Kelsie returns in 2012 for her fourth summer at LLYC. At age 16, she joined work crew and spent the summer setting up meals and cleaning up after hundreds of campers. She notes that work crew is a proving ground for prospective counselors. Work crew members “prove their work ethic, prove that they love kids, prove that they’re thankful, and prove that they do good work, even when no one is watching them.”

Kelsie’s knowledge of childhood development and her passion for kids shines through when she talks about LLYC and her eventual career as an elementary school teacher. Kelsie said that when she’s assigned a cabin full of kids, she feels a loyalty and protectiveness toward the girls “as though they were my own daughters.”

“I have been so blessed by the sweetness of the kids,” she said. “They are wise, hungry for learning more about the Gospel, and so curious. It’s a blessing to see what childlike faith looks like.”

We’re grateful to have a staff comprised of “cream-of-the-crop” counselors, including Kelsie.

A Long and Dusty Road

Monday, June 11th, 2012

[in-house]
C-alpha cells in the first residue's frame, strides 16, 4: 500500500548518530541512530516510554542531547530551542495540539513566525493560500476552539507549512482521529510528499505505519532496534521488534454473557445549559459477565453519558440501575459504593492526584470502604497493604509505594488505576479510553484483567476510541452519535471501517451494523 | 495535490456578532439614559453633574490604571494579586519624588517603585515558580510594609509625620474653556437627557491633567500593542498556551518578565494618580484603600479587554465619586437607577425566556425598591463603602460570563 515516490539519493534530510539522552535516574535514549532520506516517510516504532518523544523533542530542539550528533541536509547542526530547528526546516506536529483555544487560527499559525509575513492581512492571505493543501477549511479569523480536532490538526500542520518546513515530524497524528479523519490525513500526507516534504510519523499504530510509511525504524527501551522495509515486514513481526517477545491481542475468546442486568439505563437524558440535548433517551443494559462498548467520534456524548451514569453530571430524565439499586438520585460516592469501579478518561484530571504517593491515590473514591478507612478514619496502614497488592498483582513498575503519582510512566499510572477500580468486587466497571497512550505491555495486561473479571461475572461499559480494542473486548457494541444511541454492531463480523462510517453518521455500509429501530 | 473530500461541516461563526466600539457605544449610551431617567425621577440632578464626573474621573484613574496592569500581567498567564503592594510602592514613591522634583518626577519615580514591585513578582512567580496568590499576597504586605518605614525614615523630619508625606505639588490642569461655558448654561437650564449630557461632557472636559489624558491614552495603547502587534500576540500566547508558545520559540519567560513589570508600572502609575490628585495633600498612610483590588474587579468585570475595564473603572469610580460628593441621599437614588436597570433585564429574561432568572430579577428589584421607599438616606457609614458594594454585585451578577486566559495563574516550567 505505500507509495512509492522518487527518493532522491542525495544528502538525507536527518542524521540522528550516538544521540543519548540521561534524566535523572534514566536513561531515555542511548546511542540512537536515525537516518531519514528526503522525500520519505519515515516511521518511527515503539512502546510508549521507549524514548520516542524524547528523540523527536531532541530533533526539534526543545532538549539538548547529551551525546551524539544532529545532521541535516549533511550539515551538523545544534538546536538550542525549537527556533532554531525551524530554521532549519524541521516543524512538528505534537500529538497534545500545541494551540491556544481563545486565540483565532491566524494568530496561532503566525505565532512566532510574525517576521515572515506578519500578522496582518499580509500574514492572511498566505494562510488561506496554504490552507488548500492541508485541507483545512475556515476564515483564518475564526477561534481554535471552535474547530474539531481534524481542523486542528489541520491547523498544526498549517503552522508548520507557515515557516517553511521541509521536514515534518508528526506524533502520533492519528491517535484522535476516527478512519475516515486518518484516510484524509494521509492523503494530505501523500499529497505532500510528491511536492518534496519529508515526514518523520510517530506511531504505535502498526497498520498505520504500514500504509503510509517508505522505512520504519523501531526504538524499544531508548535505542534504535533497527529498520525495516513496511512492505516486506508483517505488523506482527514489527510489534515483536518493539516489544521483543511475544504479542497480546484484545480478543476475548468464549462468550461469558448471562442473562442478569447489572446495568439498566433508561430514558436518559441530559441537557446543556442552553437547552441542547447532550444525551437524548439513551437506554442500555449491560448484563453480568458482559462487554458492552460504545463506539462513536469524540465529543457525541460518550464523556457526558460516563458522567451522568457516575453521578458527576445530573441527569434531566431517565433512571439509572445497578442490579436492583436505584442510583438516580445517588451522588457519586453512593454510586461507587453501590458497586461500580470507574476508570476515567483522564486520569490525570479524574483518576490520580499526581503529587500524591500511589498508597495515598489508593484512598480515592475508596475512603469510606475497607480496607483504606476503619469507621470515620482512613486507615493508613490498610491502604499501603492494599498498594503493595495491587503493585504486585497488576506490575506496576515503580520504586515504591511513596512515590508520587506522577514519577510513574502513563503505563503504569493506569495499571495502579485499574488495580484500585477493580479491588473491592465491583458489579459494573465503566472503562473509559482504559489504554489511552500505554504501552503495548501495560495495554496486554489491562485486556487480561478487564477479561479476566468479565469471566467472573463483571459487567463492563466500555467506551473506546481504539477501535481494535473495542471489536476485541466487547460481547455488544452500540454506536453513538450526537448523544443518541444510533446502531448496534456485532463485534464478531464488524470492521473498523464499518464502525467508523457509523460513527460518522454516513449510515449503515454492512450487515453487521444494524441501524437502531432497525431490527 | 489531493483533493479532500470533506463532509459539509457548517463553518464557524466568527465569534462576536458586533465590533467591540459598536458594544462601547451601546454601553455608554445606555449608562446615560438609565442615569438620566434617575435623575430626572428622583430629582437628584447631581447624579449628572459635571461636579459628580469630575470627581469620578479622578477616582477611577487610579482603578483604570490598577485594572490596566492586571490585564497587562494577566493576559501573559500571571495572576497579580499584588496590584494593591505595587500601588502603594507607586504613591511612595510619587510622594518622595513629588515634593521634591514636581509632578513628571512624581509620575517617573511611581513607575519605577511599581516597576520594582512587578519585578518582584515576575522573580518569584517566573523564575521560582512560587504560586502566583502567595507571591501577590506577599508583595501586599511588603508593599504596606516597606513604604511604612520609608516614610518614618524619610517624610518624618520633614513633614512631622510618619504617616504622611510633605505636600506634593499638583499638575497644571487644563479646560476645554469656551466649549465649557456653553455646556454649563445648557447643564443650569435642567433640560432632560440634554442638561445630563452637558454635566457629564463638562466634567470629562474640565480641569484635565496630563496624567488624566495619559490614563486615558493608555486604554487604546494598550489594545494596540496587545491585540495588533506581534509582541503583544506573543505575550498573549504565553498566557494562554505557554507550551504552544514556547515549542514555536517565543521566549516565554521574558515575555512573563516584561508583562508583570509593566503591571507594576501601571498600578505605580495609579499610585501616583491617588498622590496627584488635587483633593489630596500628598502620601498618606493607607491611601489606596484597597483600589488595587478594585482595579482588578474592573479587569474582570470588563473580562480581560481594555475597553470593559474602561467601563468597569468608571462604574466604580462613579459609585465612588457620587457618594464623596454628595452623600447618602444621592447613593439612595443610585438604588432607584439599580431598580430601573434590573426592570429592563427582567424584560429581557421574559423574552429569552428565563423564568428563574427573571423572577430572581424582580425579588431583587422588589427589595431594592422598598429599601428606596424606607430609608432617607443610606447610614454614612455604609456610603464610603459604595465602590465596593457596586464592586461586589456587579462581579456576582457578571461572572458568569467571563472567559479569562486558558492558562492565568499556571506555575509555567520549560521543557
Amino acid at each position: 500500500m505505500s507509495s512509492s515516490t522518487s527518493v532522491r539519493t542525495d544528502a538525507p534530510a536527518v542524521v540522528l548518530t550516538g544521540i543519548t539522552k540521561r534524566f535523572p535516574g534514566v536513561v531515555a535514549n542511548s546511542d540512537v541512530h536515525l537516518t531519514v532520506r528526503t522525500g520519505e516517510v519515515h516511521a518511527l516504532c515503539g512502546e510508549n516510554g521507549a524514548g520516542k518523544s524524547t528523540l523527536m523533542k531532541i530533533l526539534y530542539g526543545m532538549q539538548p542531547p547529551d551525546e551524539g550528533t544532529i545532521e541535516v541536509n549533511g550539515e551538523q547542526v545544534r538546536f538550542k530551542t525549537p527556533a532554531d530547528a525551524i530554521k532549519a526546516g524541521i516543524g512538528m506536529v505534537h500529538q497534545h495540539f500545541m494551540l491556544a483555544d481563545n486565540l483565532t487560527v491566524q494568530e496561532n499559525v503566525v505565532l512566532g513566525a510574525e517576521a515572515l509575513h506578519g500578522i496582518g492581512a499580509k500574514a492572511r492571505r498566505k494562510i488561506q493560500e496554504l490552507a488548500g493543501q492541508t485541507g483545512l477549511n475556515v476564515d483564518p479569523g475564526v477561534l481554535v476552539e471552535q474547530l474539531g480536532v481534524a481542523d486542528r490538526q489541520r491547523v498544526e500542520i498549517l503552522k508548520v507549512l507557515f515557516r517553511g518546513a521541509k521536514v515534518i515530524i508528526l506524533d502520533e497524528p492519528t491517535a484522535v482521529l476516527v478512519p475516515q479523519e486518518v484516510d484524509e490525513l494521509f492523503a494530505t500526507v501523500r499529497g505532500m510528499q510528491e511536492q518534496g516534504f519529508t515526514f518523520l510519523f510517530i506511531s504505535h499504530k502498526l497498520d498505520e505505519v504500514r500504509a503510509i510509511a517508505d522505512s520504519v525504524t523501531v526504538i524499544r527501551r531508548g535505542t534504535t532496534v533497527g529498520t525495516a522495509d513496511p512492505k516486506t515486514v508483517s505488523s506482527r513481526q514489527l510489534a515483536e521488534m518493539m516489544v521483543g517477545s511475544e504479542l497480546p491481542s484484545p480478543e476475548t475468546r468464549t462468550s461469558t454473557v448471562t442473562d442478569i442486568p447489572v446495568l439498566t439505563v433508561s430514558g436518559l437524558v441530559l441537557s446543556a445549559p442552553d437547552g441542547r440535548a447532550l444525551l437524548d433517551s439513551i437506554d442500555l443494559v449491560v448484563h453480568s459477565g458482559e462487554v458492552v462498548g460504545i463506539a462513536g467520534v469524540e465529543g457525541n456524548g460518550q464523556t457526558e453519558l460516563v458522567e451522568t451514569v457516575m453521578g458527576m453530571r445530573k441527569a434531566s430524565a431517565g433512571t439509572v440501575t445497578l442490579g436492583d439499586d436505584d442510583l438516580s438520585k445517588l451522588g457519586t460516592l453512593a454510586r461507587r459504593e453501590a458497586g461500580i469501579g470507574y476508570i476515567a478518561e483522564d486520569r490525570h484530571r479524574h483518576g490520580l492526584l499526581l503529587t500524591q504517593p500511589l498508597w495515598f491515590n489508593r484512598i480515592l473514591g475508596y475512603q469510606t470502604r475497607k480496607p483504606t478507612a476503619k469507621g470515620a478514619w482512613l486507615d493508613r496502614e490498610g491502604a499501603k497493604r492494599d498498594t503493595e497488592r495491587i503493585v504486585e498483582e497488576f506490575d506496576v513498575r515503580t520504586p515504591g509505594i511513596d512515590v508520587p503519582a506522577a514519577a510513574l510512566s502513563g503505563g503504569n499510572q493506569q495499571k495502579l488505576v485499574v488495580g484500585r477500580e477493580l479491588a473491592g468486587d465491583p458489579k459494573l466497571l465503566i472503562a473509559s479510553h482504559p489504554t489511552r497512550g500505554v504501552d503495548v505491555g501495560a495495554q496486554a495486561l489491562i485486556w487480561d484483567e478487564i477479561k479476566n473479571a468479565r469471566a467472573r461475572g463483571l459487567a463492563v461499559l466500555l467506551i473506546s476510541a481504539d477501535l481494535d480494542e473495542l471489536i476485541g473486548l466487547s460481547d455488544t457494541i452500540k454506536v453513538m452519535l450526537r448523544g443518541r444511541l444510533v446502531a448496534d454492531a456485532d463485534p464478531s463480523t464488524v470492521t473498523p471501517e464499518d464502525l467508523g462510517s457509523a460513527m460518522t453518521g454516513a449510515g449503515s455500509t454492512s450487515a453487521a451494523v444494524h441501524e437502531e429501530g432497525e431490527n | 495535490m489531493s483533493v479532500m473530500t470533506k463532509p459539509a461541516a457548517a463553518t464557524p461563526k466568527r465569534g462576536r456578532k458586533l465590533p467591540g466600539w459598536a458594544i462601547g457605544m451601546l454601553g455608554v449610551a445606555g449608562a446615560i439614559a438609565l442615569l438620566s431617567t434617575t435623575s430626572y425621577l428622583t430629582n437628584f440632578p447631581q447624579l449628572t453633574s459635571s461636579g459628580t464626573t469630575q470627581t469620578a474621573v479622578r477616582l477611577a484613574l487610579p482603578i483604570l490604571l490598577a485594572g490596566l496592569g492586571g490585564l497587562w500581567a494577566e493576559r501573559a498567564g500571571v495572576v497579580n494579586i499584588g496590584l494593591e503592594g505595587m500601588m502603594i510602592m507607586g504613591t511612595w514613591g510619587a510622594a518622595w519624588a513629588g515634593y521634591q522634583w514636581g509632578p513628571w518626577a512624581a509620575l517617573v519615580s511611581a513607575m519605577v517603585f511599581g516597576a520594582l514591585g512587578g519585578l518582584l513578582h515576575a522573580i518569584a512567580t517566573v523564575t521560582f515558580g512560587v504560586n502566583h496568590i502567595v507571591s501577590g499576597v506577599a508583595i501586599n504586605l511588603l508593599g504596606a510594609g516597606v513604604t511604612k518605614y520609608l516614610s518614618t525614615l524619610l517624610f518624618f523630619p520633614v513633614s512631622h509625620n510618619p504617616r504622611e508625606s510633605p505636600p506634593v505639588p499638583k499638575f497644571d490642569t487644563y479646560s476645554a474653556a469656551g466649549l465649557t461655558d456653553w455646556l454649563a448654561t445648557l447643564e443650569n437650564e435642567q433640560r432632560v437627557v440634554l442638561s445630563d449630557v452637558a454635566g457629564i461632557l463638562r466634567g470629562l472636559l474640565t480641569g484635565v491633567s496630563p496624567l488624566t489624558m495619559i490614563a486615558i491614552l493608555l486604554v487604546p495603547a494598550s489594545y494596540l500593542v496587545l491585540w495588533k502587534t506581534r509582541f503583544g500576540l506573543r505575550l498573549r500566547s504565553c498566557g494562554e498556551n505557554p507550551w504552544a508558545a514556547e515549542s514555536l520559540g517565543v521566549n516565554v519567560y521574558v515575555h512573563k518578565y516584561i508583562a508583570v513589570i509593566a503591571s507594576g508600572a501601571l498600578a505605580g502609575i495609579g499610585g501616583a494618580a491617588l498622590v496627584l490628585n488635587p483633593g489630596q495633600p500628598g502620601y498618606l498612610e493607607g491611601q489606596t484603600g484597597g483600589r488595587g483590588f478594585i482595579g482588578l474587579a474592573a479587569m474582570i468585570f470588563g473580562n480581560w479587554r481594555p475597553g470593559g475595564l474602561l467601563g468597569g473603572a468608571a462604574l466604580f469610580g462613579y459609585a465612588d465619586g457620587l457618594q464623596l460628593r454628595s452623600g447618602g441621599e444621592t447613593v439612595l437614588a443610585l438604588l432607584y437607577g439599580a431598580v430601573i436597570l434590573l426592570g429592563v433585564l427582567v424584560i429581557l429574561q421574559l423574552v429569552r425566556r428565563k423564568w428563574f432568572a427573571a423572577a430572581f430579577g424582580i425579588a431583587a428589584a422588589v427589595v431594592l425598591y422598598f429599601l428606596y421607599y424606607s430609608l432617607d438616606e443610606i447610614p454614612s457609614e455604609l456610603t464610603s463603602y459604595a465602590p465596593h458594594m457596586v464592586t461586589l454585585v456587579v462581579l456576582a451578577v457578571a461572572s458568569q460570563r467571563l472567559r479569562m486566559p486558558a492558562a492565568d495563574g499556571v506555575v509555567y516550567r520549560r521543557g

It’s another sun-burning blood-boiling morning at Singing Hills.  But this morning is different from all others as kids gather up for the most anticipated hike of the session.  Today is Blue Hole day.

Counselors round up their campers and count heads before heading off to the sweetest swimming hole on the Foundation property.  They descend to the river in a long procession, draping towels on their shoulders or heads to ward off the sun and carrying water bottles of all shapes and sizes.

Once across, they turn up the road that winds below canyon walls and through open fields, following the river upstream.  This is a prime opportunity for counselors to talk one-on-one with their campers about how their week is going, what they like or don’t like so far, and a host of other topics.  One counselor encourages his camper’s interest in books.

“When you get to college,” he says sagely, “you’ll get much more money for being smart than athletic.”

Up the road, another counselor is teaching three girls how to whistle using a blade of grass.  He puts the grass up to his lips and blows hard, only to have it fall apart in his hands.  The girls laugh.

Yes, this hike may be hot and difficult, but it’s well worth it to both campers and their counselors.  The promise of Blue Hole’s cool water and the fun to be had along the way make for one of the best camp experiences to be found anywhere.